Women in Italy are Demanding a #MeToo Moment

Women took to the streets in 40 cities all over Italy last month in demonstrations organized by the feminist movement Non Una di Meno with a clear warning for the patriarchy.

Palermo. Copyright Naomi Morello

On International Women’s Day, protestors transformed #MeToo into #WeTogether as they fought not just sexual abuse and assault, but all forms of economic and structural violence against women—including temporary contracts and discrimination within the workplace, social roles and norms and the balance of power that facilitate violence and harassment. The strike also took place within homes, where, according to a recent survey undertaken by Ipsos with Farmindustria, nine out of 10 women are caregivers.

Asia Argento and Rose McGowan, two of the voices behind the Harvey Weinstein accusations that launched the #MeToo and #TimesUp movements, took part in the demonstrations in Rome. Argento previously appeared at the Women’s March there on January 20; the day before the strike, she was a guest speaker at the European Parliament’s conference for International Women’s Day, where she received a standing ovation for telling her story.

Yet the #MeToo movement is not a cultural phenomena in Italy—not like it is in the U.S. While some women showed their support for Argento through social media with #MeToo and the Italian hashtag #quellavoltache (that time that), the media generally pulled her apart. Whereas the rest of the world had put Weinstein on trial, in Italy it was Argento who was placed on trial.

It was a familiar narrative seen in the treatment of the two American girls who accused two Florentine policemen of rape. When a tapescript was reported of one of the defense lawyer’s 12-hour questioning of the victims, his questions were deemed inappropriate. At one point the judge interrupted the questioning, saying “I refuse to go back fifty years.” This is all within a context in which figures for women who denounce cases of gender violence are alarmingly low. ISTAT figures released in 2017 state that in 2016 one woman was killed every three days as a result of gender violence, and such figures continued into 2017. Four out of ten women have experienced sexual harassment, and it’s a phenomenon that’s on the rise.

Economic independence is a crucial factor in enabling women to leave situations of violence and abuse, yet Italy has one of the worst records in Europe for female employment, holding the penultimate place on the continent just before Greece. Sexual education within schools is minimal, and children are still being taught with textbooks that adhere to and thus enforce traditional gender stereotypes.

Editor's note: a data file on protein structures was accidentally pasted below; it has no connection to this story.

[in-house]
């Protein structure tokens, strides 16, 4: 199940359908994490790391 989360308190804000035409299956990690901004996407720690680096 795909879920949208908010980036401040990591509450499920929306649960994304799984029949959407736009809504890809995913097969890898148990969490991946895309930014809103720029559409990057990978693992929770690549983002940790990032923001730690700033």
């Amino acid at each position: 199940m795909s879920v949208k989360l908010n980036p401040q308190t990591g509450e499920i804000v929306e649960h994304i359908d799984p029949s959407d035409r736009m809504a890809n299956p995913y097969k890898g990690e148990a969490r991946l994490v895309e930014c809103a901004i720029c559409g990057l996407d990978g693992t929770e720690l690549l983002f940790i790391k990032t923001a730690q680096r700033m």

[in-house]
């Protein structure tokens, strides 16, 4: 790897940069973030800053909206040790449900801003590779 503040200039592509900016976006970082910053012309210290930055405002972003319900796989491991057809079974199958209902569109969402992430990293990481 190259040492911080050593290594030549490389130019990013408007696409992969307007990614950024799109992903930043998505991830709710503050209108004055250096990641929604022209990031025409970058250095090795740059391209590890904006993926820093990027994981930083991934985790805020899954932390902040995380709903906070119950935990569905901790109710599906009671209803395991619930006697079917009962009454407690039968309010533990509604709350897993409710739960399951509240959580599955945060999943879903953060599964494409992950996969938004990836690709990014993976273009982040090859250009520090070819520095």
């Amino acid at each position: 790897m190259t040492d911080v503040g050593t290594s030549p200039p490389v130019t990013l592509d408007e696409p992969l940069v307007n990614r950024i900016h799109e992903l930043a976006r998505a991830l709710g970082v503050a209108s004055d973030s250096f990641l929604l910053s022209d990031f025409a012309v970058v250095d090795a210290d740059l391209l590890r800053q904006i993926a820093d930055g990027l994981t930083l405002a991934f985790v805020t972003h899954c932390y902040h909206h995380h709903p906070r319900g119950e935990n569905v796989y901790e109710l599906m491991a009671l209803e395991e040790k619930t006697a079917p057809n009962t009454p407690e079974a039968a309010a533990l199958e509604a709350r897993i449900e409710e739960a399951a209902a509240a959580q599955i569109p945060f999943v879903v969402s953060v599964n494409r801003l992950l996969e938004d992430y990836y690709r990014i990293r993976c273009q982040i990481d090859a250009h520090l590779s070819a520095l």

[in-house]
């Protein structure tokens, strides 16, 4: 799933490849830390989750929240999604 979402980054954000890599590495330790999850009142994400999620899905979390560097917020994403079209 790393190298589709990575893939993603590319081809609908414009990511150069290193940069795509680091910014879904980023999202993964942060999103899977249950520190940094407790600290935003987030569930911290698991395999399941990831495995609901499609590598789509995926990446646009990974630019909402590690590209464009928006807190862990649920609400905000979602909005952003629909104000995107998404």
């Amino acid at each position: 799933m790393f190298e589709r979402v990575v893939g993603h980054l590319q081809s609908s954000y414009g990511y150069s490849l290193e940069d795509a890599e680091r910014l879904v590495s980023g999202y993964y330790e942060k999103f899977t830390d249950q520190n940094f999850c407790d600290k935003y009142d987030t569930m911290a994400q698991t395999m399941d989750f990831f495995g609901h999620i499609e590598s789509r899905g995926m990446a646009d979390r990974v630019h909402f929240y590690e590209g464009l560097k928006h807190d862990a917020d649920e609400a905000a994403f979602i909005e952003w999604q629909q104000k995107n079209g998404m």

The result is that boys and girls are growing up in different parallel worlds, and the current stereotypes are difficult to shift. According to the results of a WeWorld Onlus survey, a non-government organization that works for women’s rights in Italy, nine percent of young male Italians believe that it is acceptable to lock a woman in the home or control her outings or telephone calls, and roughly the same number feel it is acceptable to engage in sex without consent.

Milan. Copyright Rachael Martin

One of the policemen accused of rape in Florence remarked that “we behaved like little boys.” The comment pointed to a cultural framework in which boys will be boys—the same mentality that excuses high-profile men for brutish behavior and allows them to stay firmly in the public eye. It’s a culture where boys are given freedom and excused while girls remain restricted and face shame for breaking norms. It’s a narrative that is fostering violence—one being nourished within childhood. And it is that exact framework which now has to be addressed across the country.

After #MeToo, actresses and journalists have spoken out collectively under the hasthtag #dissensocomune—common dissent. Conversations around sexism and sexual violence are sparking in Italy, but these dialogues are happening within a misogynistic culture in which gender disparities are deeply entrenched socially and structurally.

If real change is to come, it will entail a long and difficult struggle at every possible level. If the women who came together on March 8 have their say, that struggle will soon ensue—at full force.

Rachael Martin is a British freelance writer who has lived in Italy for the past 20 years. She was a co-organizer of the 2017 Women’s March on Milan.

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